For some Christian men and women who have a gay, lesbian or bisexual orientation, a handful of scriptures known as the Clobber Passages, have created much turmoil and many questions. When looking to the Bible for answers about our sexuality, we found what seemed to be definitive answers–namely– gay? no way!
With minds often filled with fear and shame, we read a passage of an English translation of a copy of a copy of a copy of a First Century document written in an ancient language to a vastly different culture, and we immediately concluded that we cannot possibly be Christian and gay (or bisexual or transgender or lesbian).
For some of us, we then embarked on a journey, Quixotic in nature but with much more at stake, in order to de-gay ourselves or at least box in our desires for love, intimacy and companionship with someone of the same gender.
Today I will have coffee (actually I will drink a roasted barley coffee-like hot drink as I try to decrease the insane levels of caffeine coursing through my body) with a student at Cambridge who has struggled to reconcile his sexuality with the Bible.
In thinking about this meeting, I looked at the Clobber Passages, Bible verses that once filled me with dread. Today I find complete peace about them and what they say and what they don’t say to me about my sexuality. Using accepted exegetical practices, I now see that these passages do not in any way forbid me from being gay and having a male partner for love, romance, partnership, intimacy and sex.
Back in 1998 when I initially came to my senses, left the ex-gay route and, then began the slow and arduous
coming out process, I distrusted gay theologians. I figured they just had their own agenda. I also distrusted the more traditional Bible commentaries particularly in regards to the clobber passages because I knew their interpretations were clouded by the prejudices of the men who wrote them.
The reality is that there are no real translations of the Bible. Because of what you have to do to “translate” the text from their original languages to modern English (or whatever modern language you read), what we end up with is more of a commentary than a translation.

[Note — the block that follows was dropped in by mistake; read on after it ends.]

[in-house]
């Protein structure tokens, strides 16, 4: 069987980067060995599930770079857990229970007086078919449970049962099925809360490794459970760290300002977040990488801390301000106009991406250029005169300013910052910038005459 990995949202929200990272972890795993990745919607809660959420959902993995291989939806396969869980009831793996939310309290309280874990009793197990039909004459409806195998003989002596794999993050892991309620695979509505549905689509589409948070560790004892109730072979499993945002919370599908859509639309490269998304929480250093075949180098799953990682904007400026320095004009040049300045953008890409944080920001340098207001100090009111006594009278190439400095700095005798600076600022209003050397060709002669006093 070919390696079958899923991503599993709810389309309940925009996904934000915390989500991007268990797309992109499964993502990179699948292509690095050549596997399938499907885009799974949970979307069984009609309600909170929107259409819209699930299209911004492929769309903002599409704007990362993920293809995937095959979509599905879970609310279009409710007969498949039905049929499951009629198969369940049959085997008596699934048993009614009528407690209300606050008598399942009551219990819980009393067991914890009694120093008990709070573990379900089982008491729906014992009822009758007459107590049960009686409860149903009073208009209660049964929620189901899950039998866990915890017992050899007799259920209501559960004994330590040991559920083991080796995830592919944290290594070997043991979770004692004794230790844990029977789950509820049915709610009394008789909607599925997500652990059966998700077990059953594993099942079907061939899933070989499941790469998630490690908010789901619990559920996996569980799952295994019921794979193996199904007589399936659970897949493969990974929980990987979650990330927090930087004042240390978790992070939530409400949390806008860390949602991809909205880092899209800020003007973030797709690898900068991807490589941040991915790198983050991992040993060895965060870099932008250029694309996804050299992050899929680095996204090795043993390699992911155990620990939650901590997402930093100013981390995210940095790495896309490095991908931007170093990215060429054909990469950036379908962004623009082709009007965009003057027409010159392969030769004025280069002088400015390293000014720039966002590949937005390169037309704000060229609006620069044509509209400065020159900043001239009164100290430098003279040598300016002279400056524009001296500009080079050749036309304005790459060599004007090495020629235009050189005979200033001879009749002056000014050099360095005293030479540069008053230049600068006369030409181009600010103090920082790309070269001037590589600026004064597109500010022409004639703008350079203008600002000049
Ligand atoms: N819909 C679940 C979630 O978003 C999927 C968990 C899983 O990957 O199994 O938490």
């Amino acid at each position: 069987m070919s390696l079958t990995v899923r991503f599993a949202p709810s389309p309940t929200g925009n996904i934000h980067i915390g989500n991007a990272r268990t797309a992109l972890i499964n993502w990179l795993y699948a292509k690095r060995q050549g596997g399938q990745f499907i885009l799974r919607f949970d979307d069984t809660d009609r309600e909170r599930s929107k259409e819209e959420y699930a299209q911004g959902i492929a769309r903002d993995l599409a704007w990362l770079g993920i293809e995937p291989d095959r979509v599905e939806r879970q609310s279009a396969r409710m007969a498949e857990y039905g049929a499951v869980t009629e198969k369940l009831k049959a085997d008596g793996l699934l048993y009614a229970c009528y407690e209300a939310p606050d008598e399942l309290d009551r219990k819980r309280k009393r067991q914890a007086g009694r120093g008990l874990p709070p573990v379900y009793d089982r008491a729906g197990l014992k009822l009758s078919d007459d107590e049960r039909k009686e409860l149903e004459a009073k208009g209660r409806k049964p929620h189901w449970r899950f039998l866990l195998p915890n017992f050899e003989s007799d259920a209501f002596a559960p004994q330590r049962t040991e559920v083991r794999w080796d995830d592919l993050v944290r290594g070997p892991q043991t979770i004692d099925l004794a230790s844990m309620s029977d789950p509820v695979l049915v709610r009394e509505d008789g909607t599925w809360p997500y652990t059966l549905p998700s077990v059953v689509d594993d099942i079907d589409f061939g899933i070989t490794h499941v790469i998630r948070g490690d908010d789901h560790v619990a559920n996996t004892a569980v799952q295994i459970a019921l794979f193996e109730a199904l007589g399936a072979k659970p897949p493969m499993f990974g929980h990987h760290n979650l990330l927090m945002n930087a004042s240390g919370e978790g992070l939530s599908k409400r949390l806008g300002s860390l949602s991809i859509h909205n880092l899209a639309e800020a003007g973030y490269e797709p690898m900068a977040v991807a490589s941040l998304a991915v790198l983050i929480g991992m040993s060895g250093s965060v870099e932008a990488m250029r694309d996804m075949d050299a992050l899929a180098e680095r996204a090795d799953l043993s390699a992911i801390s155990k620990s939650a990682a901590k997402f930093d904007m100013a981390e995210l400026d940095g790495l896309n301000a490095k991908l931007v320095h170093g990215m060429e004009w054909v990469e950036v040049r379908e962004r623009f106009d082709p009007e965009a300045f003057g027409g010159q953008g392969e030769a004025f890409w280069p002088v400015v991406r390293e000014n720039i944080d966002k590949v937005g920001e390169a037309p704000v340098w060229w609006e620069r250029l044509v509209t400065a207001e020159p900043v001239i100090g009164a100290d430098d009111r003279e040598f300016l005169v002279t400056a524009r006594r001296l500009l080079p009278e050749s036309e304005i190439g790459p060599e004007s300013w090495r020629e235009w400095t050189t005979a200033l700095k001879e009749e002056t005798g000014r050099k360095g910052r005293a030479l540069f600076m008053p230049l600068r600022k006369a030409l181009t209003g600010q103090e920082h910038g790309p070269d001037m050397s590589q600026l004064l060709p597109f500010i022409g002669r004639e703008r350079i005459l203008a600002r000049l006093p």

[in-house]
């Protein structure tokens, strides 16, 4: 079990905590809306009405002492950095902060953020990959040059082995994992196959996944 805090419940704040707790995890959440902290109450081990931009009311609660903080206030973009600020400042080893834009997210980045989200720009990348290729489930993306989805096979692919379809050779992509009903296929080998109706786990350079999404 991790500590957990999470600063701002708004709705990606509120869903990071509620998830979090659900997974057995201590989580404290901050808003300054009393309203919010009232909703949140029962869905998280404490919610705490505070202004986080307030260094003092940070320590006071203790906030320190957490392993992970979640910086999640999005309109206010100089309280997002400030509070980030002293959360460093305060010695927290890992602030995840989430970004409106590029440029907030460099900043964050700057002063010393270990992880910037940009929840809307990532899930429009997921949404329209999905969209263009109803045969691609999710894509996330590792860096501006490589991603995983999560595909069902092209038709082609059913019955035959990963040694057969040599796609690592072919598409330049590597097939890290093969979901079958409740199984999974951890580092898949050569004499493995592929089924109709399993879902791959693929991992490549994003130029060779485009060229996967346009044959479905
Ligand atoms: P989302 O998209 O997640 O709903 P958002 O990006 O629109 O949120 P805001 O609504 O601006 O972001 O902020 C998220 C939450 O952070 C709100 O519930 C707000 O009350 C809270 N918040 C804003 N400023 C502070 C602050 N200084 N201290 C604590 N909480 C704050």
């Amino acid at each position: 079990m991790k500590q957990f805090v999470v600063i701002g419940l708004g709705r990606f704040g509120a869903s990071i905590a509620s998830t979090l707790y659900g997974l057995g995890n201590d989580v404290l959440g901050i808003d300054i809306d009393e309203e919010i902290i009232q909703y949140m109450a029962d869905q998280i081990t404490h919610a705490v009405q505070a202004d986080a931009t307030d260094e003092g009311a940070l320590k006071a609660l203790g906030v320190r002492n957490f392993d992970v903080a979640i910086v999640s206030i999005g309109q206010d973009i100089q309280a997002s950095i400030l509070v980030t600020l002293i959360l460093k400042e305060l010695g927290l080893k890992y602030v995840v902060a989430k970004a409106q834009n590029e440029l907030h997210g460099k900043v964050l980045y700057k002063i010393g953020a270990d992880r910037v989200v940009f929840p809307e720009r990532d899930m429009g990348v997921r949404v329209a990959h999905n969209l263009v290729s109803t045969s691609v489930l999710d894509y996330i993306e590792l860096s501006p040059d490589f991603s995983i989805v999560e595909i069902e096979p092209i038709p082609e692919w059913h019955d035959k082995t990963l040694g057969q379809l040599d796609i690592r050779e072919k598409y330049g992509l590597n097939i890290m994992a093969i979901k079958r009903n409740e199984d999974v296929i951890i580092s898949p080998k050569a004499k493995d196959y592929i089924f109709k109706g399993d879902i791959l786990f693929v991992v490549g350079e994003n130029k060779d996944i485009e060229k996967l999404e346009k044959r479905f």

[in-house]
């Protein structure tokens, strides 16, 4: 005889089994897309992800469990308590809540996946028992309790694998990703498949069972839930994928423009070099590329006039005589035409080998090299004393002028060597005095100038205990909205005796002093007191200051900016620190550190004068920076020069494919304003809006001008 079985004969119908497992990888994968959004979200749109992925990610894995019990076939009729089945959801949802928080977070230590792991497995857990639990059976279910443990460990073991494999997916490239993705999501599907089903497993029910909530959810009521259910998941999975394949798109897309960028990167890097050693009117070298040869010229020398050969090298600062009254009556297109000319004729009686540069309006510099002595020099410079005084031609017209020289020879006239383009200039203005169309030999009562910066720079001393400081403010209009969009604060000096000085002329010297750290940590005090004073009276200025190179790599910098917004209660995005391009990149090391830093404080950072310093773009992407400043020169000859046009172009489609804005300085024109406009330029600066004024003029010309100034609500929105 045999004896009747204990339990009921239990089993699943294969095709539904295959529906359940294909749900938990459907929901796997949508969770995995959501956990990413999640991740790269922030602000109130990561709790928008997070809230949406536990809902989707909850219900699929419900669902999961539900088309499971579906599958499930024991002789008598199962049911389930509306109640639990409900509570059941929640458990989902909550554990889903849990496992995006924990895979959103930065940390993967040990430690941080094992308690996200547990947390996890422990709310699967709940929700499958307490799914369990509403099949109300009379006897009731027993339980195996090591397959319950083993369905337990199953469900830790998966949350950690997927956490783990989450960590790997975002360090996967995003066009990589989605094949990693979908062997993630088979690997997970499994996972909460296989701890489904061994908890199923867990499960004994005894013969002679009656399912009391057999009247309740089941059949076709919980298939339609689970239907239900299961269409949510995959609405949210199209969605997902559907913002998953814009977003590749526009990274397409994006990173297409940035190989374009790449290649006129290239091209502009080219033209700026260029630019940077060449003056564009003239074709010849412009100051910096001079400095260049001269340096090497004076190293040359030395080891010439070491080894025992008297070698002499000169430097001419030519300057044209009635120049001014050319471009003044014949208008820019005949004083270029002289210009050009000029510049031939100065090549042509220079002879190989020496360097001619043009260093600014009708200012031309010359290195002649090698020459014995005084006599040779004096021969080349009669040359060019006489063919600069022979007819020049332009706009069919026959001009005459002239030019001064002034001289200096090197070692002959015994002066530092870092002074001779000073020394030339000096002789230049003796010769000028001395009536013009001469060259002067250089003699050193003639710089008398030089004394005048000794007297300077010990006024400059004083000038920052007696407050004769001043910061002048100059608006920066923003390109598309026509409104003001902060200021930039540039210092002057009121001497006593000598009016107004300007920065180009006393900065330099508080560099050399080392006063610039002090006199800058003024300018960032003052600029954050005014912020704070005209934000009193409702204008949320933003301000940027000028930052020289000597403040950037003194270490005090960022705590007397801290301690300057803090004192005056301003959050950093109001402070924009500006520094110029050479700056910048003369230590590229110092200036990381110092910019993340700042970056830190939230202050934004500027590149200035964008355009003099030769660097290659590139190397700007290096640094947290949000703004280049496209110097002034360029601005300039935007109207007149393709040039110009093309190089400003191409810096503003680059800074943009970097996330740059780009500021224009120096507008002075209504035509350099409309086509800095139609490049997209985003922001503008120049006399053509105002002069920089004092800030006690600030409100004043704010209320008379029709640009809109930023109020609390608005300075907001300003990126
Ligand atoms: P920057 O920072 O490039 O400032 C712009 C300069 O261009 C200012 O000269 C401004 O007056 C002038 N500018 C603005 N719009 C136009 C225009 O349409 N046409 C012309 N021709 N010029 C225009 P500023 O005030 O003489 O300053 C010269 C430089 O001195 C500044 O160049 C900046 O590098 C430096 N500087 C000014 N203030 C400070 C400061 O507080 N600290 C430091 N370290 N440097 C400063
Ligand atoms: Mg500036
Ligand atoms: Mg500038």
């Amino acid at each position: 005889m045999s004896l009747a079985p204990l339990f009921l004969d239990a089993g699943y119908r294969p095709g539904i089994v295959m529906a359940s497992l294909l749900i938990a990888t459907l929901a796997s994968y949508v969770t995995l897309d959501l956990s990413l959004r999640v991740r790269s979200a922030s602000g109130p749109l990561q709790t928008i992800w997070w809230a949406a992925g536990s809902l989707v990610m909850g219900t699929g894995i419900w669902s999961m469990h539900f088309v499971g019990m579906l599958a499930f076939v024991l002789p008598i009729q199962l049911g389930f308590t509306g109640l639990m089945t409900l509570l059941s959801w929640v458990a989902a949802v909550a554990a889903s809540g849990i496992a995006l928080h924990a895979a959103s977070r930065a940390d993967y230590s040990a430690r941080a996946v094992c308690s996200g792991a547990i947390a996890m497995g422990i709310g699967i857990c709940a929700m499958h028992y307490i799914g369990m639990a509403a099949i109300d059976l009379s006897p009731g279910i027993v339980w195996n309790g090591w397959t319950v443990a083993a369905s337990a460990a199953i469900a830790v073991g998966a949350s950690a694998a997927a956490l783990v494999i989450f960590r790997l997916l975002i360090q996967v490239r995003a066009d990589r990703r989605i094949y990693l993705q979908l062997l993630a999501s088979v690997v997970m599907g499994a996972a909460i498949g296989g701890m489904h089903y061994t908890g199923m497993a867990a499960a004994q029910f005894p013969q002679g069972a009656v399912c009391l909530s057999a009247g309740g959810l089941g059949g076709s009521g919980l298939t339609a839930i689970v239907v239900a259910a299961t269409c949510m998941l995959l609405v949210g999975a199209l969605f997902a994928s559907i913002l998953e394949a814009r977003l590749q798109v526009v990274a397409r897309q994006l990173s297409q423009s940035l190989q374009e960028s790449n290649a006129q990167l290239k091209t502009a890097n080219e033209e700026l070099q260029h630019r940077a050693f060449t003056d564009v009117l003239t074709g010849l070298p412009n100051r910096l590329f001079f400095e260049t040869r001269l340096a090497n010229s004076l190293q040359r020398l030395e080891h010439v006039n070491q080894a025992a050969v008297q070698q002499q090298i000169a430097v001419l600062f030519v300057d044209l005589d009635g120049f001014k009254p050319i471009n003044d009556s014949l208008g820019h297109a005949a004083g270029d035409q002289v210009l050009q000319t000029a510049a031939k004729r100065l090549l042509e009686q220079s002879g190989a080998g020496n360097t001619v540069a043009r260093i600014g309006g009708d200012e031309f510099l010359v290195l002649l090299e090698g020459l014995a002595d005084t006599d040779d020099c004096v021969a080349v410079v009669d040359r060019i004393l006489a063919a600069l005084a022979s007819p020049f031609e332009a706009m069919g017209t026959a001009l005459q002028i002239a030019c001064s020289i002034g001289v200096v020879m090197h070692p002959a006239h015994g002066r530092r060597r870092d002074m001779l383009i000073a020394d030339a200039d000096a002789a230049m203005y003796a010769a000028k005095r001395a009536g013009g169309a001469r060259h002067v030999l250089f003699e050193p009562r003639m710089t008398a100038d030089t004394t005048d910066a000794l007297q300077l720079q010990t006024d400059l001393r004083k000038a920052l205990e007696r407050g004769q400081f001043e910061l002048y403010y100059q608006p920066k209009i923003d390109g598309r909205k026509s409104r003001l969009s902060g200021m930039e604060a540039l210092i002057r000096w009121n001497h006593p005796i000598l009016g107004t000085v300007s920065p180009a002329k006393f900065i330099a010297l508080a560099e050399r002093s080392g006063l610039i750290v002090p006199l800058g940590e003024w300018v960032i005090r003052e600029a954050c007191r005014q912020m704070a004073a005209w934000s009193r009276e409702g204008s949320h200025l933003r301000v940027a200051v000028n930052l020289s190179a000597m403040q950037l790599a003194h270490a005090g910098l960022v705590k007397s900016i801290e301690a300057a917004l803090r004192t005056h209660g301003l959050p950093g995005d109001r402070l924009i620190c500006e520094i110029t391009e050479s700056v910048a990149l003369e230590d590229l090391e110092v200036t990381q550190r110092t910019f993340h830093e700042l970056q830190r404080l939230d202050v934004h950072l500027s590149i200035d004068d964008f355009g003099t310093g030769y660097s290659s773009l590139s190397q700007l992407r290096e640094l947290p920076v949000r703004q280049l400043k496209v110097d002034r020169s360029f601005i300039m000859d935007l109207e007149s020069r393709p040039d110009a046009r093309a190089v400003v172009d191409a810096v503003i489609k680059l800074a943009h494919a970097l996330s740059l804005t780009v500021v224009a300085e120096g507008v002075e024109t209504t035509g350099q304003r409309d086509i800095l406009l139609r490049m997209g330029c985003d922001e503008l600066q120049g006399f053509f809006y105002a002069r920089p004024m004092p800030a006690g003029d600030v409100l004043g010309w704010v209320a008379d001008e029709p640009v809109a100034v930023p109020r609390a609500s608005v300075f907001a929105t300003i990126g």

For me, I had to go at these passages by myself with the tools that I had at hand. Having studied Koine Greek at college helped me to look into the original language of much of the Christian scriptures to find more closely about what is actually being stated and not stated. I also learned how to read a passage in context, not only in the context of the verses that surround it, but also the cultural, historical, political and social context in which it was first presented to a specific audience for specific hearers (not readers, most First Century Christians were illiterate.) Added to that I did further study into the early Church and the earliest uses of the Clobber passages, finding that the early Church Fathers handled these scriptures in a very different manner than modern church leaders.
I did look at what progressive scholars had to say, but most of the work I did for myself by myself, including looking beyond these five passages to seeing the many affirming and inclusive references to sexual minorities in the scriptures.
My final conclusion, in the simplest terms, is that the scriptures in no way condemn a loving relationship between two men or two women. We are accepted in the Beloved and can have a full relationship that includes romance, companionship, intimacy and sex. Certain types of behavior (rape, sexual idolatrous acts, lust) are forbidden by the Bible (this goes for heterosexuals as well).
For someone who has been so much inspired, influenced and terrorized by the Bible, it has been important for me to get to the bottom of what it says and does not say. Sadly far too many people worship the Book. They get so caught up in a word or a verse (usually out of context) they utterly miss the point.
Jesus said of his disciples that we will recognize them by their fruit, not their fancy handling of the scriptures. Jesus pointed out that the two most important commandments are to love God with abandon, wholeheartedly, with all of our being, and to love our neighbor as ourselves.
My final conclusion:
God is far more concerned with my heart than with my genitals and my anus.